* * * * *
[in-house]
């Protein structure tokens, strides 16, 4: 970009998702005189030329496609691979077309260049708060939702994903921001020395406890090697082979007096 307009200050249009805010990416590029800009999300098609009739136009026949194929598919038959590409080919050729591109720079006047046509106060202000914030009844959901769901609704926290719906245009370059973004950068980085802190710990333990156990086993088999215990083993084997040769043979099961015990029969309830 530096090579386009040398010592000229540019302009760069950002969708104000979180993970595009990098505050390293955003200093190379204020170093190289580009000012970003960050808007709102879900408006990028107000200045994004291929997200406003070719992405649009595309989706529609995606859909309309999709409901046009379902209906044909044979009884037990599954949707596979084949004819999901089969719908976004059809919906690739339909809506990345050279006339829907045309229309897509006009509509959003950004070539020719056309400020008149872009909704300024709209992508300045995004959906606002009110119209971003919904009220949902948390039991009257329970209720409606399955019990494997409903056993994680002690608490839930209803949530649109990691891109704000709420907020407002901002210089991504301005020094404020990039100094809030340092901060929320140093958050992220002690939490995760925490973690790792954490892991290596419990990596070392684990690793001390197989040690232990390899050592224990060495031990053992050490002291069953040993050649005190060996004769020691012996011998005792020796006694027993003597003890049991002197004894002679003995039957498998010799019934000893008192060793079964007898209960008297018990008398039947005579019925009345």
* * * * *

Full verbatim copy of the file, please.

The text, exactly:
[in-house]
């Protein structure tokens, strides 16, 4: 970009998702005189030329496609691979077309260049708060939702994903921001020395406890090697082979007096 307009200050249009805010990416590029800009999300098609009739136009026949194929598919038959590409080919050729591109720079006047046509106060202000914030009844959901769901609704926290719906245009370059973004950068980085802190710990333990156990086993088999215990083993084997040769043979099961015990029969309830 530096090579386009040398010592000229540019302009760069950002969708104000979180993970595009990098505050390293955003200093190379204020170093190289580009000012970003960050808007709102879900408006990028107000200045994004291929997200406003070719992405649009595309989706529609995606859909309309999709409901046009379902209906044909044979009884037990599954949707596979084949004819999901089969719908976004059809919906690739339909809506990345050279006339829907045309229309897509006009509509959003950004070539020719056309400020008149872009909704300024709209992508300045995004959906606002009110119209971003919904009220949902948390039991009257329970209720409606399955019990494997409903056993994680002690608490839930209803949530649109990691891109704000709420907020407002901002210089991504301005020094404020990039100094809030340092901060929320140093958050992220002690939490995760925490973690790792954490892991290596419990990596070392684990690793001390197989040690232990390899050592224990060495031990053992050490002291069953040993050649005190060996004769020691012996011998005792020796006694027993003597003890049991002197004894002679003995039957498998010799019934000893008192060793079964007898209960008297018990008398039947005579019925009345």